Increasingly, a small handful of corporations control inputs, credit, elevators, processing facilities, and markets necessary to grow and distribute agricultural products. Since the last half of the 19th century, farmer owned cooperatives have provided farmers a stronger presence in the marketplace and greater bargaining power to control the costs of inputs and the value of outputs. These new forms of agricultural cooperatives are commonly referred to as “value-added coops” or “new generation coops.” In 1994, 2,200 marketing coops sold 31 percent of all U.S. farm commodities and 29 percent of the nation’s farm supplies. The 240 farm credit cooperative banks made 25 percent of all agricultural loans. But as costs of inputs continue to rise and prices of commodities fall, farmers need ways to add value to the raw materials they produce. Rather than only growing and selling commodities, many value-added agricultural cooperatives have formed to process crops and return added value to producers rather than middlemen. While value added dairy and fruit cooperatives are not a new phenomena, a new generation of diverse cooperatives is on the rise – corn processing coops produce ethanol and fructose, and cooperatives owned by wheat farmers produce pasta.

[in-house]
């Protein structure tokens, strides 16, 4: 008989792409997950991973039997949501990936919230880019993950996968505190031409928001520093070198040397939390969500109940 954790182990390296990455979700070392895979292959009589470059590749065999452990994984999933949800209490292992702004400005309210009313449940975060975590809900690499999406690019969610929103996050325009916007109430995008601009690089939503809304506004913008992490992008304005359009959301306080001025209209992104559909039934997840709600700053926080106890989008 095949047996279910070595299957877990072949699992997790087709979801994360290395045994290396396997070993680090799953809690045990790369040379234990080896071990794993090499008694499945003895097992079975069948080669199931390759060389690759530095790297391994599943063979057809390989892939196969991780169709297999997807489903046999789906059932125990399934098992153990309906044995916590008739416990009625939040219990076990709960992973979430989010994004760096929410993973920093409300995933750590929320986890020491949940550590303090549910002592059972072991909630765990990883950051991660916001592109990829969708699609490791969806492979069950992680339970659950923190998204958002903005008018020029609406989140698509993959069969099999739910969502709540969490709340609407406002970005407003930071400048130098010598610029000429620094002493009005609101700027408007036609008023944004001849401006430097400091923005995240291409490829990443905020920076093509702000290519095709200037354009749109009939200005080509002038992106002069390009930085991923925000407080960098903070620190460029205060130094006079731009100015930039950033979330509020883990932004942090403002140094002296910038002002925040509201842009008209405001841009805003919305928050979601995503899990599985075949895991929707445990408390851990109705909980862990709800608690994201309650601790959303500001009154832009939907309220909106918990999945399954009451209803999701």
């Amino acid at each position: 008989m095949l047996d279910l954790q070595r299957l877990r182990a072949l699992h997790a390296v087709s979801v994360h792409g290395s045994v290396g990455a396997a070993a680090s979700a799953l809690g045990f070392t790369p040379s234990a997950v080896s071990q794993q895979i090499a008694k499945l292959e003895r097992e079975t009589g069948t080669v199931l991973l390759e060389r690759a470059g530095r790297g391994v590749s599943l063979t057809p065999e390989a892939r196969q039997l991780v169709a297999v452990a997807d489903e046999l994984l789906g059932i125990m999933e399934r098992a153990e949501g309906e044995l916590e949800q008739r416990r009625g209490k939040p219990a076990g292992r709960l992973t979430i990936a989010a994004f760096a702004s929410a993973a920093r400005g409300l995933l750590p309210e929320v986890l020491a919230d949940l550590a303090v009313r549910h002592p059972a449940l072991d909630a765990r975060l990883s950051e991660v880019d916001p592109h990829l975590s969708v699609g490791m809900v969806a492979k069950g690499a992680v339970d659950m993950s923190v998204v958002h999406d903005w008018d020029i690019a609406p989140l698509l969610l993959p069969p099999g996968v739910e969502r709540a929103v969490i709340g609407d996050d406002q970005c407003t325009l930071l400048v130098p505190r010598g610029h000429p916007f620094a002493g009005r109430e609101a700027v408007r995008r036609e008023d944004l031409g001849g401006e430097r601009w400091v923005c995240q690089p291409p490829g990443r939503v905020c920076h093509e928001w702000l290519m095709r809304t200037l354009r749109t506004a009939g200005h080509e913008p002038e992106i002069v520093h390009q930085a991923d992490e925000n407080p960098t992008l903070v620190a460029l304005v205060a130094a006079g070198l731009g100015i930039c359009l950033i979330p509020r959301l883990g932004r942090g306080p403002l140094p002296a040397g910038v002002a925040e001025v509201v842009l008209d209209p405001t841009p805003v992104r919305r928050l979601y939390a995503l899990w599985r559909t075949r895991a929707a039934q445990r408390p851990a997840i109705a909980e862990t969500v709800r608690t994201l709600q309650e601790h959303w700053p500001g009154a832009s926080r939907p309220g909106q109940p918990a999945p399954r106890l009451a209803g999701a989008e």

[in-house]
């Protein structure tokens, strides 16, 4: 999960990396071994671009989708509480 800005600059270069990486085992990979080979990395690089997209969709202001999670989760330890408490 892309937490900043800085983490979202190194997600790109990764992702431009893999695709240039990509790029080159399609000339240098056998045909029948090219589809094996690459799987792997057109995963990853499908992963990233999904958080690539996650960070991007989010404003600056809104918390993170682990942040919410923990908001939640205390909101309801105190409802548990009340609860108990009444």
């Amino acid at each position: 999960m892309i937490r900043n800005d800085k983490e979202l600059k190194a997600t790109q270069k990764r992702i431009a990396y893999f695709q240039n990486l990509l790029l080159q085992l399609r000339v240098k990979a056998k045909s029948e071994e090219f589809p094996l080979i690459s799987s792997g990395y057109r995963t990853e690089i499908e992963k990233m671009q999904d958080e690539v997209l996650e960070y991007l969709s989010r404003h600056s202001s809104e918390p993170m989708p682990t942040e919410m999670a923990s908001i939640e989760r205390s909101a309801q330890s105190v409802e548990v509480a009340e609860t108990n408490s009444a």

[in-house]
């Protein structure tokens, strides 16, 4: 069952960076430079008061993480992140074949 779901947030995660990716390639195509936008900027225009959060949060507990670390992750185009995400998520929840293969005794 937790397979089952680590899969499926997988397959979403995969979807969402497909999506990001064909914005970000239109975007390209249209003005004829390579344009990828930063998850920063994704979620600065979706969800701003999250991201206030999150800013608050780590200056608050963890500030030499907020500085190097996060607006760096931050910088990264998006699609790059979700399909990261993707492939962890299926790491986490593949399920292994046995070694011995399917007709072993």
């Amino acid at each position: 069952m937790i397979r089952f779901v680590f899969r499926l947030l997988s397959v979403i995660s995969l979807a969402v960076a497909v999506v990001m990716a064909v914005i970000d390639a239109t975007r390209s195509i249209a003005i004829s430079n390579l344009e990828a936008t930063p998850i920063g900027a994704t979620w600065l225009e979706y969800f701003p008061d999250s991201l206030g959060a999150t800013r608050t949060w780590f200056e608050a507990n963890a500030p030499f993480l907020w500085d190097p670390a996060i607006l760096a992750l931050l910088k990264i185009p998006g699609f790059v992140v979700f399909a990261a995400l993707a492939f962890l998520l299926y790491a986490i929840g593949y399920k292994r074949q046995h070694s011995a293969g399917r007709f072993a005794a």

- Center for Cooperatives – at the University of Wisconsin
- Rural Cooperatives Magazine (formerly known as Farmer Cooperatives) – full text of selected articles since 1995.
- USDA Rural Development Program – has an enormous collection of information resources on cooperatives including, Cooperative Information Reports, Cooperative Research Reports, and Cooperative Service Reports.
- Coops 101: An Introduction to Cooperatives – by USDA
- The Impact of New Generation Cooperatives on Their Communities – USDA
- Centre for the Study of Cooperatives
- Illinois Institute for Rural Affairs – has a section called the Illinois Value-Added Rural Development Center
- National Council of Farmer Cooperatives